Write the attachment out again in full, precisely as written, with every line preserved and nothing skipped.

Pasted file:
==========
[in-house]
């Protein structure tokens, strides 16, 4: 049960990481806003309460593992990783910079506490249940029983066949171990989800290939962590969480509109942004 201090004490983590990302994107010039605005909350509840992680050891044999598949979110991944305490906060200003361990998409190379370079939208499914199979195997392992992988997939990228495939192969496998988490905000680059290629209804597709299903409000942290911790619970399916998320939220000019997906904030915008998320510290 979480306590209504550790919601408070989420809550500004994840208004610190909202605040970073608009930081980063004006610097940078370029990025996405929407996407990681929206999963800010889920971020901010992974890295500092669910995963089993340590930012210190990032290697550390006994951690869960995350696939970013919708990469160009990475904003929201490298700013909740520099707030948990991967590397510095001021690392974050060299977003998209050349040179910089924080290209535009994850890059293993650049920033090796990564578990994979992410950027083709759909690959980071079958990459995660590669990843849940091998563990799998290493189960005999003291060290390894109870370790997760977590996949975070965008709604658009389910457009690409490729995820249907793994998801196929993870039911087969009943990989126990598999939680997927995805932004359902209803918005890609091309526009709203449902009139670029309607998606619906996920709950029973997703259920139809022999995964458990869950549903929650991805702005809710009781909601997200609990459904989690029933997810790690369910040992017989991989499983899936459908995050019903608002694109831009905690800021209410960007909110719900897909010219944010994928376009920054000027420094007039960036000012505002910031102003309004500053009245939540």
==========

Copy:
[in-house]
């Protein structure tokens, strides 16, 4: 049960990481806003309460593992990783910079506490249940029983066949171990989800290939962590969480509109942004 201090004490983590990302994107010039605005909350509840992680050891044999598949979110991944305490906060200003361990998409190379370079939208499914199979195997392992992988997939990228495939192969496998988490905000680059290629209804597709299903409000942290911790619970399916998320939220000019997906904030915008998320510290 979480306590209504550790919601408070989420809550500004994840208004610190909202605040970073608009930081980063004006610097940078370029990025996405929407996407990681929206999963800010889920971020901010992974890295500092669910995963089993340590930012210190990032290697550390006994951690869960995350696939970013919708990469160009990475904003929201490298700013909740520099707030948990991967590397510095001021690392974050060299977003998209050349040179910089924080290209535009994850890059293993650049920033090796990564578990994979992410950027083709759909690959980071079958990459995660590669990843849940091998563990799998290493189960005999003291060290390894109870370790997760977590996949975070965008709604658009389910457009690409490729995820249907793994998801196929993870039911087969009943990989126990598999939680997927995805932004359902209803918005890609091309526009709203449902009139670029309607998606619906996920709950029973997703259920139809022999995964458990869950549903929650991805702005809710009781909601997200609990459904989690029933997810790690369910040992017989991989499983899936459908995050019903608002694109831009905690800021209410960007909110719900897909010219944010994928376009920054000027420094007039960036000012505002910031102003309004500053009245939540």